Denis should face a much more serious challenge on an undercard now. An Yves Jabouin or even an Eddie Wineland sounds about right (although the UFC might not throw a winner against a guy on a two-fight losing streak).
5. Paul Sass, England
Disciplines: Brown belt in Brazilian Jujitsu
Record: 12-0, 11 by submission
Last Fight: Oct. 1, 2011, won by submission (heel hook) at 3:00 of round 1
Next Fight: Was scheduled to fight Evan Dunham Jan. 28 but was injured
Let's face it, Paul Sass might just have the worst standup in the Lightweight division. But it doesn't matter. He will submit you. Since entering the UFC he has two first round submissions, including a heel hook over TUF alum Michael Johnson, displaying an incredible amount of patience before sneaking in the hold.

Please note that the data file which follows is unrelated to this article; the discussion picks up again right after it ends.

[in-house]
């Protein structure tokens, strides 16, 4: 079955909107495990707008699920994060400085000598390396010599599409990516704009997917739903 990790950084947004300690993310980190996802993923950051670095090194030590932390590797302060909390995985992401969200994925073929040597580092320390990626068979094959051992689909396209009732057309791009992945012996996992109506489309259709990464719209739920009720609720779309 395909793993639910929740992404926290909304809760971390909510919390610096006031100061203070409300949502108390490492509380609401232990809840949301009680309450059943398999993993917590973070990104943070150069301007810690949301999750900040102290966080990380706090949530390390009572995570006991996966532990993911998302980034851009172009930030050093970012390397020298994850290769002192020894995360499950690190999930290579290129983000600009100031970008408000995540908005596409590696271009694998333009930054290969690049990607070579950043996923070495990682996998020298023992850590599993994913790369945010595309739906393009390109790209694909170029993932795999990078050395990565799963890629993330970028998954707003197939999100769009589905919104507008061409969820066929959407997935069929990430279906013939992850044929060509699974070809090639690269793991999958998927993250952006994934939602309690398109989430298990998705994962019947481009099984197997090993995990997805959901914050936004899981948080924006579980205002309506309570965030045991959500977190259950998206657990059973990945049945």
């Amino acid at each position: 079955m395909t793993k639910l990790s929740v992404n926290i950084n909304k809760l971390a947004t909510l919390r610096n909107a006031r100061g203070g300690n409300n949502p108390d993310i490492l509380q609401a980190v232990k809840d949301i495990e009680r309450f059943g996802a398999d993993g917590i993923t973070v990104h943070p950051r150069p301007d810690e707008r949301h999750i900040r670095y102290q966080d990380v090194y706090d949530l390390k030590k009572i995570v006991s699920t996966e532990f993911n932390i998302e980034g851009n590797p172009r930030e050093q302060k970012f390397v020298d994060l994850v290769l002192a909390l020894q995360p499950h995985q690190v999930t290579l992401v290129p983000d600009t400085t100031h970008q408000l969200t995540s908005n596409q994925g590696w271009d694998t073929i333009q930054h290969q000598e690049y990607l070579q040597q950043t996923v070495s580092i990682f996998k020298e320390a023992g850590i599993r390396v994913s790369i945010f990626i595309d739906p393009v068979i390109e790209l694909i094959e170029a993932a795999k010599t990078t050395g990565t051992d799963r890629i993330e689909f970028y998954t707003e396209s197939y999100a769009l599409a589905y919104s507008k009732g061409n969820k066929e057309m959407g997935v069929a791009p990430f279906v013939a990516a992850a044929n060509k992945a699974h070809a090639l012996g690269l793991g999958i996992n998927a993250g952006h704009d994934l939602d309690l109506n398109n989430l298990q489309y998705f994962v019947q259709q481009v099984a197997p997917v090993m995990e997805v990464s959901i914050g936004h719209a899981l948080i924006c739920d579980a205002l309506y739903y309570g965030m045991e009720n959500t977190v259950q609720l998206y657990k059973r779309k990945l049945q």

Sass also holds a notable submission over fellow Brit Jason Young, expected to face Akira Corassani in Sweden. Another weird jujitsu prodigy who fights well above his belt colour, Sass has a diversity of ways to finish guys: 7 triangle chokes, 3 heel hooks, and an armbar. He's been to the judges only once, winning a split decision over BAMMA lightweight champion Rob Sinclair in 2009. With 10 first round finishes, Sass is no slouch.
Although scheduled to take a huge jump in competition against Evan Dunham, he was sidelined with an injury and replaced with Nik Lentz, who got mauled. An opponent of similar depth would be nice to see, like a Jacob Volkmann where his grappling would be tested, or a TJ Grant.
4. Diego Brandao, Brazil
Disciplines: Black belt in Brazilian Jujitsu
Record: 14-7, 8 by knockout